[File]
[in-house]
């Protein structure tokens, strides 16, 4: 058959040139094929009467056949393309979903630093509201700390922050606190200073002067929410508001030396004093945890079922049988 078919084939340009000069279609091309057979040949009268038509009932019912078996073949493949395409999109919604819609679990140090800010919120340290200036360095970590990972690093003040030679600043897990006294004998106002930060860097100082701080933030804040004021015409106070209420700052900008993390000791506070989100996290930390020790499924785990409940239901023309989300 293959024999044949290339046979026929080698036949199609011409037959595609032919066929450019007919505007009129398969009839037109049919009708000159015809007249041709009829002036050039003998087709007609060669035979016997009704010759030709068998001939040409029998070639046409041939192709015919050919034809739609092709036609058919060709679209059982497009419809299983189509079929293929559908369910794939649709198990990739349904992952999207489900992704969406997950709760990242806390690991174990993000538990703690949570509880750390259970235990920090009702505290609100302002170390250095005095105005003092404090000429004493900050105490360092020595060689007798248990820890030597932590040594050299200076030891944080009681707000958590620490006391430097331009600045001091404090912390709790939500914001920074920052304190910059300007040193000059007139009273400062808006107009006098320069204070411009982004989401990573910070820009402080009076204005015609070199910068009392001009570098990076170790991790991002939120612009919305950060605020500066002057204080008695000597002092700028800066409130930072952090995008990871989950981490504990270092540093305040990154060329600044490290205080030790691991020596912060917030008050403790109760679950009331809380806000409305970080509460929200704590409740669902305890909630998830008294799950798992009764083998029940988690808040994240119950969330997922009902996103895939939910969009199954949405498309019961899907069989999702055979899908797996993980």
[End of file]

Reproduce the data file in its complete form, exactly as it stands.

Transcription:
[in-house]
């Protein structure tokens, strides 16, 4: 058959040139094929009467056949393309979903630093509201700390922050606190200073002067929410508001030396004093945890079922049988 078919084939340009000069279609091309057979040949009268038509009932019912078996073949493949395409999109919604819609679990140090800010919120340290200036360095970590990972690093003040030679600043897990006294004998106002930060860097100082701080933030804040004021015409106070209420700052900008993390000791506070989100996290930390020790499924785990409940239901023309989300 293959024999044949290339046979026929080698036949199609011409037959595609032919066929450019007919505007009129398969009839037109049919009708000159015809007249041709009829002036050039003998087709007609060669035979016997009704010759030709068998001939040409029998070639046409041939192709015919050919034809739609092709036609058919060709679209059982497009419809299983189509079929293929559908369910794939649709198990990739349904992952999207489900992704969406997950709760990242806390690991174990993000538990703690949570509880750390259970235990920090009702505290609100302002170390250095005095105005003092404090000429004493900050105490360092020595060689007798248990820890030597932590040594050299200076030891944080009681707000958590620490006391430097331009600045001091404090912390709790939500914001920074920052304190910059300007040193000059007139009273400062808006107009006098320069204070411009982004989401990573910070820009402080009076204005015609070199910068009392001009570098990076170790991790991002939120612009919305950060605020500066002057204080008695000597002092700028800066409130930072952090995008990871989950981490504990270092540093305040990154060329600044490290205080030790691991020596912060917030008050403790109760679950009331809380806000409305970080509460929200704590409740669902305890909630998830008294799950798992009764083998029940988690808040994240119950969330997922009902996103895939939910969009199954949405498309019961899907069989999702055979899908797996993980």